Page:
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January 16, 2011

Making fuel from sunlight

Researchers have developed a reactor that can rapidly produce fuel from sunlight, using carbon dioxide and water, plus a compound called ceric oxide.

"High-Flux Solar-Driven Thermochemical Dissociation of CO2 and H2O Using Nonstoichiometric Ceria," by W.C. Chueh et al. Science, January 2011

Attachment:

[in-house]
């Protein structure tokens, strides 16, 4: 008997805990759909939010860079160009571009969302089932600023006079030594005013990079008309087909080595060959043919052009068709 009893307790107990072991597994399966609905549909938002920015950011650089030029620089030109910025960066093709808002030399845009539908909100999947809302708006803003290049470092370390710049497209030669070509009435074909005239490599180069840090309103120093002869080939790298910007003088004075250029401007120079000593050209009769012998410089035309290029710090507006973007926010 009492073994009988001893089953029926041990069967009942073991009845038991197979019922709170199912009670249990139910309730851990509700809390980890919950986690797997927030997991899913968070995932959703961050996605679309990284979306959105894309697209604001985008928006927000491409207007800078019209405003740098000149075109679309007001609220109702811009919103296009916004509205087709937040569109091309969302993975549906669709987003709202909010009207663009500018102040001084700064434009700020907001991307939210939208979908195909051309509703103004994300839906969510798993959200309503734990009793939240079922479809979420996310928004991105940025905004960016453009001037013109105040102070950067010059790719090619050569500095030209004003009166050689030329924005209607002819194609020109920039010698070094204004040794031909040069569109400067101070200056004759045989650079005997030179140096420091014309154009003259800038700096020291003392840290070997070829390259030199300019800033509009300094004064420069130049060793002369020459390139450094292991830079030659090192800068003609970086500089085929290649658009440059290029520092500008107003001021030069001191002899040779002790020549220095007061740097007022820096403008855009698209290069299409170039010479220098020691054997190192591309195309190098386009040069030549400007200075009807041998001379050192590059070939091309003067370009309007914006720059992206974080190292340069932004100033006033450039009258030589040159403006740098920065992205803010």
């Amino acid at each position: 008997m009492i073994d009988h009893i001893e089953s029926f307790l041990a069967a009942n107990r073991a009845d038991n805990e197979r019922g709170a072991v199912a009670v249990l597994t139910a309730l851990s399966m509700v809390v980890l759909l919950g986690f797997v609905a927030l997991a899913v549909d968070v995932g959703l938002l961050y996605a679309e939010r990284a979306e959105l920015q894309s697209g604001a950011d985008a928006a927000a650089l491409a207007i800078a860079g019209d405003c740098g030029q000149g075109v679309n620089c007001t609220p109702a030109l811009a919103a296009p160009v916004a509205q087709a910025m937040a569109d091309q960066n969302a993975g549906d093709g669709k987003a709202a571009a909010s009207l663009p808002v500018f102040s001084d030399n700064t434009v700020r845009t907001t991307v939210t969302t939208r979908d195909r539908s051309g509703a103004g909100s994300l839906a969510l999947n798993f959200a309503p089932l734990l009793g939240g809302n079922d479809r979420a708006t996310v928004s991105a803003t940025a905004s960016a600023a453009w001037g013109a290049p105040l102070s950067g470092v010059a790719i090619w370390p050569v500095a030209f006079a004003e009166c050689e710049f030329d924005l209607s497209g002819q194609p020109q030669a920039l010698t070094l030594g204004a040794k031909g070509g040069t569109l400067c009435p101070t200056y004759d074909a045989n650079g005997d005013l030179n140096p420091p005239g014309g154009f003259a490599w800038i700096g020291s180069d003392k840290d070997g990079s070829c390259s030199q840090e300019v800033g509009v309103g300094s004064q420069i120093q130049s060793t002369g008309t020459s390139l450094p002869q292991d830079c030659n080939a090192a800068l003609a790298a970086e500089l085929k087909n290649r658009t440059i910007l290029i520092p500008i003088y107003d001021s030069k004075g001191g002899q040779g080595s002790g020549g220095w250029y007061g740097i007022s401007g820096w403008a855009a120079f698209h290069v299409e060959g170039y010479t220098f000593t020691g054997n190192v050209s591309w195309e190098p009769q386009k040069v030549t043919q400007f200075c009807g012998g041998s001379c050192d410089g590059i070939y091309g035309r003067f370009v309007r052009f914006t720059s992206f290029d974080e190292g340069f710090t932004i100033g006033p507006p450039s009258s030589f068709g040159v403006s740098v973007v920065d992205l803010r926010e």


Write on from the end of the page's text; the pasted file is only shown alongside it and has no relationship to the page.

Because solar energy is available in large excess relative to current rates of energy consumption, effective conversion of this renewable yet intermittent resource into a transportable and dispatchable chemical fuel may ensure the goal of a sustainable energy future. However, low conversion efficiencies, particularly with CO2 reduction, as well as utilization of precious materials have limited the practical generation of solar fuels. By using a solar cavity-receiver reactor, we combined the oxygen uptake and release capacity of cerium oxide and facile catalysis at elevated temperatures to thermochemically dissociate CO2 and H2O, yielding CO and H2, respectively. Stable and rapid generation of fuel was demonstrated over 500 cycles. Solar-to-fuel efficiencies of 0.7 to 0.8% were achieved and shown to be largely limited by the system scale and design rather than by chemistry.

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